Torus Knots

Date of Award


Degree Type


Degree Name

Master of Science (MS)


Mathematics and Statistics

First Advisor

L. D. Loveland


We have compiled here many interesting results concerning a particular collection of knots called torus knots. Torus knots are merely simple closed curves imbedded in an unknotted torus T2 in E3. We show that the fundamental groups of T2, π(T2), is the direct product of the additive group of integers with itself. The ordered pair (p, q) in Z x Z determines an equivalence class of loops on the torus, and we show in Section II that the class [(p, q)] contains a loop whose image is a simple closed curve if and only if p and q are relatively prime. A torus knot in the loop class [(p, q)] is denoted Kp, q. It is natural to ask which of the knots Kp, q are equivalently imbedded in E3.

One means of answering this question is to observe the algebraic structures of the corresponding know groups π(E3 - Kp, q) and π(E3 - Kr,s) are not isomorphic, then it follows that E3 - Kp,q and E3 - Kr,s are not homeomorphic; consequently Kp,q and Kr,s are not equivalent knots. The definition and general properties of the fundamental group of a topological space are discussed in Section I of this report. In Section IV the fundamental group of E3 - Kp,q is shown to have the group presentation {a,b I ap = bq}. We will show that these groups are determined by the integers p and q, from which it follows that there are infinitely many non-equivalent torus knots.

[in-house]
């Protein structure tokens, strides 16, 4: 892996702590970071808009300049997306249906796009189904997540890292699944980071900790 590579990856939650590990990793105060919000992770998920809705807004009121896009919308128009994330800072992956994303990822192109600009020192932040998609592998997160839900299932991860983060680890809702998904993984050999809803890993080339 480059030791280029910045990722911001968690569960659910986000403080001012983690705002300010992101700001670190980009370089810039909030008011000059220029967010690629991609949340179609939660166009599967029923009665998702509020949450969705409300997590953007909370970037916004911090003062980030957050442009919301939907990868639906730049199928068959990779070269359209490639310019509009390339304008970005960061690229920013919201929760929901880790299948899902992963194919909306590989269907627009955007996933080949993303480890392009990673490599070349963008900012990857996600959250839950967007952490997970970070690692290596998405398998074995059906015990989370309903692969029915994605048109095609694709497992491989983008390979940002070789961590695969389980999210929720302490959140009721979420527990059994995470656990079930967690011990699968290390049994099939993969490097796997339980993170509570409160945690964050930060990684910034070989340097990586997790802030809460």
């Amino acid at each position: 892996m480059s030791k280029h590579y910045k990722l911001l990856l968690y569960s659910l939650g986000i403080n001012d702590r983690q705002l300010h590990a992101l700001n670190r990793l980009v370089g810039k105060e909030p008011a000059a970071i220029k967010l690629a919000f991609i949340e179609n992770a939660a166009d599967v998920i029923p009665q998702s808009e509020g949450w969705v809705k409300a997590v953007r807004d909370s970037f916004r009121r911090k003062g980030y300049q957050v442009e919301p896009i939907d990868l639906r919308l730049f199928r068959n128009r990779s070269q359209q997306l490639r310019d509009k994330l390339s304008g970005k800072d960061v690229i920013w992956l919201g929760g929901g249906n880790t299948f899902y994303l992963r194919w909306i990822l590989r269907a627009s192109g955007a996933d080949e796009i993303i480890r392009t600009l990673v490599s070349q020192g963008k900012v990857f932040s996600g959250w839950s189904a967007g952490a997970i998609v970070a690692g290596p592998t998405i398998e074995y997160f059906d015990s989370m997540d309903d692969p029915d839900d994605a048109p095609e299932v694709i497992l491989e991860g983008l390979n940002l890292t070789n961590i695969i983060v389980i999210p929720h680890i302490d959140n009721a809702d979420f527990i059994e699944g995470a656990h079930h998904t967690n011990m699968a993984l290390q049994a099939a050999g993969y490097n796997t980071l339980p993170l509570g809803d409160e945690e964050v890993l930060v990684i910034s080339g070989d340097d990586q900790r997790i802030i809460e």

Illustrations are use extensively to aid the reader, and an entire section is devoted to the development of an algorithm for picturing torus knots. This algorithm, Section III, provides us with an intuitive feeling for the significance of p and q in determining Kp,q. Finally, in Section V, a second knot type invariant, called the genus of the knot, is developed. The genus of a knot is a nonnegative integer assigned to the knot in a particular way. We will show that there exist torus knots of arbitrary genus and construct an infinite collection of knots, all having genus 1, none of which is a torus knot.

The material in this report comes from many sources. In many cases the proofs and illustrations were created by the author. We do not know of any similar compilation of facts relating to a specific class of knots and we hope that this report might be of use to other students of knot theory.

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